Editorial: Regardless of the result, the library fee referendum is unfair to students

The vote is a decision between two negative outcomes.

This week, the student body will vote between funding their library facilities themselves through a proposed fee, or letting them continue to decay and fall behind in comparison to our peer universities’ libraries. The referendum is a decision between two negatives, and students should not have been placed in this position.

The proposed fee, which would fund renovations, would start as a $5-per-credit-hour student fee and incrementally increase to $15 per credit hour over the next six years. At $15 per credit hour, the libraries would receive $13 million in additional funding per year.

It’s great that this decision has been left to a student vote, though it’s troubling that the Missouri Students Association and Residence Halls Association took a stance on the fee months preceding the vote itself. Last March, both MSA and RHA formally endorsed the fee. We feel that these endorsements came far too early for the students that MSA and RHA represent to make a confident decision on this fee.

As an editorial board, we’re torn and cannot say for certain which way students should vote on this fee. However, what we can say for certain is that the library needs this funding and we can blame state lawmakers, not the library, for not providing it to them.

While the student body grew by approximately 50 percent from 1998 and 2013, library staffing decreased by 25 percent. Our library currently has a staff of 156, compared to 201 in 2001. The average public AAU school’s library has 255 staff members. While the fee wouldn’t bring MU’s staff numbers all the way back to the average, it would bring us far closer through the addition of 40 new staff positions.

Funding from the state level would definitely be a worthwhile investment, but is it just as worthwhile when it comes from students? Affordability is a clear concern across the student body, and the immediate average of $75 per student per semester isn’t exactly pocket change.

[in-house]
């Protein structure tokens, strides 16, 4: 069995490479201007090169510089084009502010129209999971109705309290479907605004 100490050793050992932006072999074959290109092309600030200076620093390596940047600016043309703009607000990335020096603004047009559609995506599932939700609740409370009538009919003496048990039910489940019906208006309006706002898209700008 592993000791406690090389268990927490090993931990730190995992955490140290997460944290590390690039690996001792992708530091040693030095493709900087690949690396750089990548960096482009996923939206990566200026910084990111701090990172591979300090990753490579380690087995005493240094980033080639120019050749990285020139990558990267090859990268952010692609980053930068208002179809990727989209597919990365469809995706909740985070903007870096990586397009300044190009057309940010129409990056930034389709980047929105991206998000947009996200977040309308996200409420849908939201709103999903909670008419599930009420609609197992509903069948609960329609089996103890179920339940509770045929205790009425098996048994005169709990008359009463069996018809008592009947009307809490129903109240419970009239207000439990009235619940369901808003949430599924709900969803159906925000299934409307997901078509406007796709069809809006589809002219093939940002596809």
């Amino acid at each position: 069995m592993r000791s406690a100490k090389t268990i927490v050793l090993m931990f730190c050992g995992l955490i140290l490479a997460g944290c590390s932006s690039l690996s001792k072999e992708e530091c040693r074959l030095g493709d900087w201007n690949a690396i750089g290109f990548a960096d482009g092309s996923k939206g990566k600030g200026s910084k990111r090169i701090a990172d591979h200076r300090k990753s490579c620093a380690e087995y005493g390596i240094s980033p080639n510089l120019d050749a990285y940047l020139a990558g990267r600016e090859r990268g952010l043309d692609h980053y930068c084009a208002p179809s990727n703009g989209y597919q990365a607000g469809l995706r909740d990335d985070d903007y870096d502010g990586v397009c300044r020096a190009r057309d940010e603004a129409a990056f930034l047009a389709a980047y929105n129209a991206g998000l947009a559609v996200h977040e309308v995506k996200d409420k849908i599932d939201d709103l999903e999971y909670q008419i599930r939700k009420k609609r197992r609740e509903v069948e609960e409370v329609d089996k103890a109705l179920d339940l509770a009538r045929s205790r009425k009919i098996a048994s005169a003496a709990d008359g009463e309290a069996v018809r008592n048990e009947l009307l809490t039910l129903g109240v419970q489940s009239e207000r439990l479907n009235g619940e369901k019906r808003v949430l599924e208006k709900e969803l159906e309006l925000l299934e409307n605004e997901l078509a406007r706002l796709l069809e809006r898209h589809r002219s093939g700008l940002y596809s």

Opponents of the fee aren’t arguing that the requested funding for the library isn’t worthwhile at all, but rather that it’s not worthwhile when it’s coming from the students.

Regardless of the library’s clear need for this funding, the position students have been placed in is an unfair no-win situation.

If the fee doesn’t pass, the future of our library is bleak and uncertain. It’s impossible to say whether they’ll be able to find any other funding, as they’ve already been trying to do so for years. The quality of our library will continue to diminish.

If the fee does pass, it will set a dangerous precedent. The library system will get its steady stream of funding, and most of its immediate problems will be resolved — but what precedent does this set when it comes to higher education funding in the state of Missouri? Is it OK for students to continue to pay more for their education as the state continues to pay less?

It’s no secret that the state of Missouri isn’t exactly fond of higher education funding. For years, the state has limited funding to MU in a variety of ways. As a result of this, our administration has responded by reallocating funding within the university itself and by creating additional student fees.

The implementation of a library fee first became an option for the library when it became clear that funding wouldn’t come from administration. They were told by administration that, because of Senate Bill 389, which only allows tuition raises at the level of the Consumer Price Index, the money simply wasn’t there.

But where else could the money come from, if not from a fee?

With the “Mizzou Our Time to Lead” capital campaign picking up speed, many have asked whether the needed funding can come from alumni donations. Currently, the library receives an annual revenue stream of $500,000 from donations like these. This funding does help the library stay afloat, but it’s nowhere near the $15 million needed to return us to the average annual expenditures of other similar libraries.

The true source of the library’s funding needs isn’t the students, or capital donors, but the state of Missouri. The improvements to the library are necessary, and the fee might be necessary in this specific situation, but it shouldn't have come to this and cannot come to this next time.

The bottom line is this: If we’re going to prioritize the quality of our education, then our administration and state needs to as well. Regardless of the outcome of this election, this trend of students progressively paying more for our own educations needs to end.

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